VATICAN CITY, 24 JUL 2011 (VIS) - In his remarks before praying the Angelus this morning, Benedict XVI commented on the first reading from today's liturgy, a passage from the Book of Kings in which Solomon, ascending the throne, asks God for an understanding heart to serve His people with justice and to distinguish between good and evil.
Addressing the faithful gathered in the inner courtyard of the Apostolic Palace at Castelgandolfo, the Pope explained the meaning of Solomon's prayer. "We know that 'heart' in the Bible indicates not just a part of the body but the core of the individual, the seat of his intentions and judgments; in other words, his conscience. An 'understanding heart' means, then, a conscience capable of listening, sensitive to the voice of truth and thus able to distinguish good from evil. In Solomon's case the request is motivated by his responsibility for guiding a nation, Israel, the people whom God chose to reveal His plan of salvation to the world. The king of Israelmust, then, seek constant harmony with God and listen to His Word, in order to guide the people along the ways of the Lord, the way of justice and peace.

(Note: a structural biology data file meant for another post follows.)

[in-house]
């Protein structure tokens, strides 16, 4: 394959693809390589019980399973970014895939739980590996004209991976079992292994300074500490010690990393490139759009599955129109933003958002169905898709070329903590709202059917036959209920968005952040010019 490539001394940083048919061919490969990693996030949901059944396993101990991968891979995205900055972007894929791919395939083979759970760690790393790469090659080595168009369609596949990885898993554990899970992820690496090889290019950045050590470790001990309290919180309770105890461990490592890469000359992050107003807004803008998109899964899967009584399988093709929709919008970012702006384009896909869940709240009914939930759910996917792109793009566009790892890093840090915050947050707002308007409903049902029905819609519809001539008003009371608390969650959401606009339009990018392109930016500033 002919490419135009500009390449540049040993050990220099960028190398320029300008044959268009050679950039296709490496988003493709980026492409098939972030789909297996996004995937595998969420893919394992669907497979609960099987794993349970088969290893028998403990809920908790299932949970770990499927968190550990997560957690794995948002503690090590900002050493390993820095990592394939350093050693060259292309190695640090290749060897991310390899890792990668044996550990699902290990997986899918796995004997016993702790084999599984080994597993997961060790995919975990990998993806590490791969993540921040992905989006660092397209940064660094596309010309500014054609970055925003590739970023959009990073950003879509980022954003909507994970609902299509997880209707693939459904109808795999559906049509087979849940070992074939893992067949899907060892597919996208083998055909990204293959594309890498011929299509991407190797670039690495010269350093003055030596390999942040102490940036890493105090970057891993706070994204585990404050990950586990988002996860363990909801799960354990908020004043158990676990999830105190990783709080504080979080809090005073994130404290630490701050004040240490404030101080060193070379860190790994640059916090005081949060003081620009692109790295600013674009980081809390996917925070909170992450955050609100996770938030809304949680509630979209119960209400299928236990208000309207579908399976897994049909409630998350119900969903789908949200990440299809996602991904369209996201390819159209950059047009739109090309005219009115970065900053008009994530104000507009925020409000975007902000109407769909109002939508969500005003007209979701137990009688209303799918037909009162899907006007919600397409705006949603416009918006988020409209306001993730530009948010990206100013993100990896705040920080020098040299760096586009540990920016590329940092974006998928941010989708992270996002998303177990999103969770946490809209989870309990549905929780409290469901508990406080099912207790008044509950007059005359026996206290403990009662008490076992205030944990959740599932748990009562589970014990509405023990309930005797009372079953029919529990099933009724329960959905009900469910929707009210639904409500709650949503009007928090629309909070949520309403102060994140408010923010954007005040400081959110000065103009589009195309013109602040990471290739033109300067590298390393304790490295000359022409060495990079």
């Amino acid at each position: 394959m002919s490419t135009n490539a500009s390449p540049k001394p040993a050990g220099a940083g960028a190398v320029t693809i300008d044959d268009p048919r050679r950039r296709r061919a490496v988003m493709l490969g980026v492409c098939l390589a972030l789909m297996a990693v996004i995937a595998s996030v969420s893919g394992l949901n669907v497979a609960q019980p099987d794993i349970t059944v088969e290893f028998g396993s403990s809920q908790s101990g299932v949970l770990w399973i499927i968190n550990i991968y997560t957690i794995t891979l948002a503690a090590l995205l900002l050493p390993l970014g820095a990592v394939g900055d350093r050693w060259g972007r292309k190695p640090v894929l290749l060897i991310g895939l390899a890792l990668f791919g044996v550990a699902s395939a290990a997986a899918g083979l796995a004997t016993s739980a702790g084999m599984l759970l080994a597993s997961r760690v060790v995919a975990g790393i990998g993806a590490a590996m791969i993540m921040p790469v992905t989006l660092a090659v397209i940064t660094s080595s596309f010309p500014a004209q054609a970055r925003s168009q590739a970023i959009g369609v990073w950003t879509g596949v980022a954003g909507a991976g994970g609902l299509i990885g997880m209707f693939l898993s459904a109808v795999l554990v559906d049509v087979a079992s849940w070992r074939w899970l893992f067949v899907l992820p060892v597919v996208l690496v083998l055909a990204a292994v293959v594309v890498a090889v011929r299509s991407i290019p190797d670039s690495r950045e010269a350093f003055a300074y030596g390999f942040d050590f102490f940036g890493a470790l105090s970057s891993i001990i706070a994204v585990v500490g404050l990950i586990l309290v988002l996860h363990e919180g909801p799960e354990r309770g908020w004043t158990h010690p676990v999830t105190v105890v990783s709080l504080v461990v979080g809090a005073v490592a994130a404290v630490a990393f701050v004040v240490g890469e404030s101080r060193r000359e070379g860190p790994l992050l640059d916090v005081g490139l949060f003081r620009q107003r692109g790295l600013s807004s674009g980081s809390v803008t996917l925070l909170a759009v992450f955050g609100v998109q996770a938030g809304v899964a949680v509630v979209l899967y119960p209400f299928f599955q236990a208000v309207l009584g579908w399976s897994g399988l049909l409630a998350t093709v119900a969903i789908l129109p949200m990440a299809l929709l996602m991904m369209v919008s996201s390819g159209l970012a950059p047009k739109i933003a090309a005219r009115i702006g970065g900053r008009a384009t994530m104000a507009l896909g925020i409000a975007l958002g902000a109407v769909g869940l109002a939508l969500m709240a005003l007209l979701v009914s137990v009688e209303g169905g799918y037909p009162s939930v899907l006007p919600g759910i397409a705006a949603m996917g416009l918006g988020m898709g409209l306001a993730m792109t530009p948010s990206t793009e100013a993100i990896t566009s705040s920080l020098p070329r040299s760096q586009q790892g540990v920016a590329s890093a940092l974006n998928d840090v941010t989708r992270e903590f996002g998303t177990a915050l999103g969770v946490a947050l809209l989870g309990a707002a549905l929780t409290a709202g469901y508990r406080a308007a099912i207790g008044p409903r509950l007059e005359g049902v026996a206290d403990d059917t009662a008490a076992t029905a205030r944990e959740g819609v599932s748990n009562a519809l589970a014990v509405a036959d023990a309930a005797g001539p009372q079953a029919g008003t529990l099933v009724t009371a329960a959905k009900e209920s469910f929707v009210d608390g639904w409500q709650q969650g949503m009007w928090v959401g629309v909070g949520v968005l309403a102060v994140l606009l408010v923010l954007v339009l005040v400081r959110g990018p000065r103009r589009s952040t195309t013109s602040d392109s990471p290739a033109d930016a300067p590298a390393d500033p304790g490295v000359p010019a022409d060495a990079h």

"However", the Holy Father added, "the example of Solomon applies to us all. Each of us has a conscience which makes us, in a certain sense, 'king'; in other words, which enables us to exercise the supreme human dignity of acting according to right conscience, doing good and avoiding evil. Moral conscience presupposes a capacity to listen to the voice of truth, humbly to follow its guidance. People called to play a role in government naturally have a further responsibility and, as Solomon teaches, have even greater need of God's help.
"But everyone has their part to play in their own particular situation. An erroneous mentality suggests that we should ask God for favours or favourable conditions. Yet the truth is that the real quality of our lives, and of social life in general, depends on the sound conscience of each individual, on the capacity of each person to recognise what is good, distinguish it from evil and patiently seek to put it into effect".
Pope Benedict concluded: "May the Virgin Mary help us, with God's grace, to make out own consciences open to truth and sensitive to justice, in order to serve the Kingdom of God".